Produce Review: Cherimoya

After waiting a week for it to ripen, I was ready to try another new exotic fruit: the Cherimoya!  I found a few at a local supermarket, and I was told by the produce manager that they only get in a few dozen within only a 14 day window.   My initial reaction was wow, what makes these so tough to acquire?

It turns out the Cherimoya are actually quite a difficult fruit to grow and maintain.  They’re found natively in Ecuador, Colombia, Peru and Bolivia.  They only grow at specific altitude ranges (about 2,300-2,700 ft), require excellent drainage, and don’t tolerate hot/cold very well at all.  Perhaps their most interesting issue is that they require hand-pollination, so Cherimoya farmers will hand brush pollen onto the 30 ft Cherimoya tree’s flowers in order to produce Cherimoya fruit using paint brushes!  Whew, what work!

The fruit itself seems somewhat like a Cactus in color and texture but much like an Avocado you must wait until the fruit is soft to the touch to know if the fruit is ready to eat.  My Cherimoya’s green outer skin had turned mostly brown by the time the fruit was soft to the touch.

I noticed my Cherimoya didn’t have any fragrance as the whole fruit or when I cut it open.  The Cherimoya has many larger seeds inside of it.  Eating it reminded me of a seeded Watermelon, but as an added caution, unlike a Watermelon, the seeds (and skin) of a Cherimoya are poisonous and should not be consumed.

The taste was very faint, and there were no discernible prominent flavors.  Others describe the taste as a mix of various other flavors like pineapple and banana.  I would agree with the Cherimoya’s nickname “Custard Apple”, as the texture is very custardy.  However, I’m going to say that I wasn’t impressed with the flavor.  I’ve tried the northern cousin of the Cherimoya: the Paw Paw & had a similar review on it’s flavor… Perhaps my Cherimoya (& Paw Paw) still wasn’t ripe enough.

So if you’re able to acquire a Cherimoya, be sure to consult with a produce expert to ensure that you’re consuming your Cherimoya at its pique flavor and ripeness.  If anyone has any suggestions on how to get the most out of your Cherimoya, please feel free to let others know!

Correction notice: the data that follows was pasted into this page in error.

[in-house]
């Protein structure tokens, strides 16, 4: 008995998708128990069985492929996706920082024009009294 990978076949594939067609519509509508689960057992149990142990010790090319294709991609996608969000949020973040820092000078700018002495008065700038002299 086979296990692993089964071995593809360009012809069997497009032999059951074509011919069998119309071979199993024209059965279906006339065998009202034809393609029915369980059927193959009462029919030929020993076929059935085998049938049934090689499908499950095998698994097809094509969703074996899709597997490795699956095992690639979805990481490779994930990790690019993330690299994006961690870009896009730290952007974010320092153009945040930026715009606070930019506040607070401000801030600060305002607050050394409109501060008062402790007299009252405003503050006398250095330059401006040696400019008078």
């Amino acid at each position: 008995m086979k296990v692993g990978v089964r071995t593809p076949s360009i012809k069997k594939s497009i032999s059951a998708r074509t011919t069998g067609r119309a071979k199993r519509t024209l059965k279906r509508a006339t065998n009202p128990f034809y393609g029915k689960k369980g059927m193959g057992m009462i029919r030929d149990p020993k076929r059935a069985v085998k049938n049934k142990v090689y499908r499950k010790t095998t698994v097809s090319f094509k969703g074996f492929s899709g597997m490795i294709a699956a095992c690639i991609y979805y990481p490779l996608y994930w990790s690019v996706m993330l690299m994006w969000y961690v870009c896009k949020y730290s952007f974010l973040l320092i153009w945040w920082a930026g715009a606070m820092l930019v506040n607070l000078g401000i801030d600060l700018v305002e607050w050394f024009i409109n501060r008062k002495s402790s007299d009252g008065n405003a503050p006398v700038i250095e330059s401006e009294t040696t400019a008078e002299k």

Below is a recipe that I found for a raw Cherimoya custard from Unconventional Baker:

Raw Cherimoya Custard Pudding

References:

http://foodfacts.mercola.com/cherimoya.html

https://en.wikipedia.org/wiki/Cherimoya

Produce Review: Fingered Citron/”Buddha’s Hand”

buddhas-hand

I pride myself on trying new/different fruit and veggies, and this week I tried a fingered citron, known more by it’s other name: “Buddha’s Hand”, for the first time.  Perhaps you’ve seen this odd yellow fruit in your local grocery store, but what is it & most importantly, what do you do with it?  The fingered citron is almost all rind and a substance called pith (the bitter white stuff that’s inside an orange peel for example), doesn’t have seeds, and has a very unique and strong smell that can be described as lemony, floral (some say lavender), and with slight vanilla notes.

pith

The Buddha’s Hand is actually prized more for its decorative shape and super-lemony fragrance than its taste, but it is completely edible.  I tried one of the fingers, and although it’s all pith inside, it has a mild lemon taste without the acid and bitterness present in other members of the lemon family.  The finger was oddly dry and spongy in texture.  You don’t expect fruit to not have fruit or juice inside!  However, the real “flavor-pizzazz” of this citron comes from the yellow rind, and the Buddha’s Hand can be used in place of lemon zest in any lemon recipe.  There are some recipes specifically tailored to using Buddha’s Hand: candied Buddha’s Hand, marmalade, waffles, and infused beverages.  In particular I wanted to share with you all a link to a recipe to make Buddha’s Hand Waffles (click here).

So next time you’re in the produce isle, why not take a look to see if you might spot a Buddha’s Hand?  Please let me know if you try one!  Till next fruit/veggie exploration!

~Abby

 

For more on the History of the Buddha’s Hand:

Visit One Green Planet’s Buddha’s Hand Site

For more ideas on how to use a Buddha’s Hand:

Visit the Smithsonian Buddha’s Hand Website

Photos from:

Fruit Maven